Naureen Khawaja Hafeez
One of the key things about being part of the Above the Noise: 15 Stories from Bradford exhibition for me was the process. It was the first time I got such a big commission, and it was from an arts organisation I had valued since I was very young. It was massively important to me, and also nerve-wracking. I wanted to do it all so perfectly.
We worked with one of the curators to develop our artwork. She gave me the freedom and support to create pieces that I am proud of. Being part of this helped me understand how to work for larger corporations and organisations, and how to advertise myself as an artist.
The National Science and Media Museum opening up their walls to local artists of colour was a crucial step in feeling like we can access these spaces. The way we worked together was about democratising the process of creativity. That is why I made this drawing of me working on my artwork at my desk. I don’t want people to think that she is an amazing artist, but rather that we all work in the same way, we all have to do the messy process of creating art. Because of the way we made this exhibition my local practice could be exhibited as part of a national story. It was a local exhibition – by the people, for the people – but by being more local, it also became more national.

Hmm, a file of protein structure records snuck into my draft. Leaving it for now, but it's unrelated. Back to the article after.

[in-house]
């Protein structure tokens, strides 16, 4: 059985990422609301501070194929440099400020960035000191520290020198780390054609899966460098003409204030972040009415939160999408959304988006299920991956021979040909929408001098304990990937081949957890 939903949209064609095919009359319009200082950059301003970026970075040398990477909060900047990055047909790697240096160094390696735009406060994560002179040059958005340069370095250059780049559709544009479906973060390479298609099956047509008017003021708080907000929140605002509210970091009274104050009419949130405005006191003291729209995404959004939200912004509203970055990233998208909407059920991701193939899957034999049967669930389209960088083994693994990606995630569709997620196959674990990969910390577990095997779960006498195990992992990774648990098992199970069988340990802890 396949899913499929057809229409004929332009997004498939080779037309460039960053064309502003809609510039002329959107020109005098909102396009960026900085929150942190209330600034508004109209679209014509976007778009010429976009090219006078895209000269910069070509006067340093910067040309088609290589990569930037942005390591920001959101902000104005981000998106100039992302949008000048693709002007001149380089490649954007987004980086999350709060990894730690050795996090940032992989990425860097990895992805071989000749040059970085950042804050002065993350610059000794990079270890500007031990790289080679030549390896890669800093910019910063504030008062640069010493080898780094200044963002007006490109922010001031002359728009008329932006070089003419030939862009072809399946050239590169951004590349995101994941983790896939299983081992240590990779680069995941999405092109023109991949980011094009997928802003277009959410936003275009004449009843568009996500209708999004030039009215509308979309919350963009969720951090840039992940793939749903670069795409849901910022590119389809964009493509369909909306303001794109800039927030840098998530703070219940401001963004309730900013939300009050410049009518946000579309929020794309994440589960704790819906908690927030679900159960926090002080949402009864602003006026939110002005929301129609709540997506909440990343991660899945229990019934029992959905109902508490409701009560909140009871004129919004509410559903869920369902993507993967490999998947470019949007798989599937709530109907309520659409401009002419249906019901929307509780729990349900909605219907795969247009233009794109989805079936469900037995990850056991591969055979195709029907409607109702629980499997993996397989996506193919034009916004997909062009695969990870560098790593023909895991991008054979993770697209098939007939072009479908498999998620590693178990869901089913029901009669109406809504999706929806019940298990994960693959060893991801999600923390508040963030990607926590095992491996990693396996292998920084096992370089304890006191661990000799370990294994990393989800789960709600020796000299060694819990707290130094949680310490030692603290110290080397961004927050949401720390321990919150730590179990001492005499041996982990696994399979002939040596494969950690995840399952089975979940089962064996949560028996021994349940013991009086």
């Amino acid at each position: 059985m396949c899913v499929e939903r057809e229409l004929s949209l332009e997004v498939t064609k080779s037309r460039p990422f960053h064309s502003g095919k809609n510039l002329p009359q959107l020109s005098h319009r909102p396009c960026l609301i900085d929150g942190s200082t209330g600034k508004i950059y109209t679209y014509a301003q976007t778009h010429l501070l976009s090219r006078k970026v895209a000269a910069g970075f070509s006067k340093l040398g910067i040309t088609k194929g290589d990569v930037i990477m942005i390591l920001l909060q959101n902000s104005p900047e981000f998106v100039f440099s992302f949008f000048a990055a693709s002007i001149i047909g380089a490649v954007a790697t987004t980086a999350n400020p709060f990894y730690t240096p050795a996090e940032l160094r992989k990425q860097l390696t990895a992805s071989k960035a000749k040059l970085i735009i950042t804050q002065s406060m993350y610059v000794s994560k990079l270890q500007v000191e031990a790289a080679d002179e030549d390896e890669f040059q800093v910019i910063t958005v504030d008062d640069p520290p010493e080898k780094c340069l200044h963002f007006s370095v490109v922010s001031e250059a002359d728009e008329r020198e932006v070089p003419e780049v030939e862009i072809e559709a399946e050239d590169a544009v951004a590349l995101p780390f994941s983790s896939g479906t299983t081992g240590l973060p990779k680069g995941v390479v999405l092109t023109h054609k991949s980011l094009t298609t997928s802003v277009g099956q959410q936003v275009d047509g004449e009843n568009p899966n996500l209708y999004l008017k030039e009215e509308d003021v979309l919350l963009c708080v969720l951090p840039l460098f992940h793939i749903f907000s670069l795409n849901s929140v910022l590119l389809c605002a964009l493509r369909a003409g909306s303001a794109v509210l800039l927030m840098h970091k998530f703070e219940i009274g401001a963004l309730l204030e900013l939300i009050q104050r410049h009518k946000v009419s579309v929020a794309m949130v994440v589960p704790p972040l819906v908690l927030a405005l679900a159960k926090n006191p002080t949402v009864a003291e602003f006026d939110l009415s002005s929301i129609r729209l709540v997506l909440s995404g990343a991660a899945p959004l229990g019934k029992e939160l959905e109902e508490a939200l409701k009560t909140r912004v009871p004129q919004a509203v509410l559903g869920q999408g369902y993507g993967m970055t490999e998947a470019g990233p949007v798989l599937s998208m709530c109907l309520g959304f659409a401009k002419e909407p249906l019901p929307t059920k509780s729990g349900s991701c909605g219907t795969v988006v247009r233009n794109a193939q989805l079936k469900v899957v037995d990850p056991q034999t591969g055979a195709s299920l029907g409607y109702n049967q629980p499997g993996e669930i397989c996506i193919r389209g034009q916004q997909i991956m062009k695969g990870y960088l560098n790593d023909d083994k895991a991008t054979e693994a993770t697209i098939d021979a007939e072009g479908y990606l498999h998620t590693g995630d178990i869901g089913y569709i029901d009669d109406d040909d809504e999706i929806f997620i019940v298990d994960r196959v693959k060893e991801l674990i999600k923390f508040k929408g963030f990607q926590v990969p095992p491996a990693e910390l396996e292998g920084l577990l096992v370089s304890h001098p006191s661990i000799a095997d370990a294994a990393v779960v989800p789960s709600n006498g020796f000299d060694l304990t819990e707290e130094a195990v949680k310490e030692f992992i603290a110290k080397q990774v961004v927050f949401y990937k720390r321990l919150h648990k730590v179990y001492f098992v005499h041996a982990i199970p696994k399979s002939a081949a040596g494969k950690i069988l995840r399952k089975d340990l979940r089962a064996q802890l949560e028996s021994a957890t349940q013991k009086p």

I feel, though, that the museum missed an opportunity to really connect to the communities it was representing. It still felt very closed-off in some ways. For example, there was so much on social media about the exhibition and people posted about my artwork, but the museum didn’t tag us, didn’t connect into our existing social media circles in Bradford. It would have been a great way to make local connections and make the stories of Bradford more visible.
It was also an opportunity to build a community of artists, but at that time it couldn’t happen because all the artists were so focused on getting the work done in time. I’m hoping this could be something that still happens in the future. NSMM could be an open platform for anyone who is creative.
Having my work displayed on the walls of the National Science and Media Museum was something that I am really proud of. I feel a renewed sense of pride and confidence in myself and my art thanks to collaborating with people at the museum. I hope the museum will continue to open up and work in this way.
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Naureen Khawaja Hafeez's bio
Hi, my name’s Naureen. I am a freelance illustrator and writer. In my spare time I work on my graphic novel and honing my craft.
Illustrating has really opened doors for me, and it’s something I’m very grateful for, from working with established poets and playwrights, to being commissioned by the National Science and Media Museum. I am a second generation migrant and I use this to influence my work and storytelling.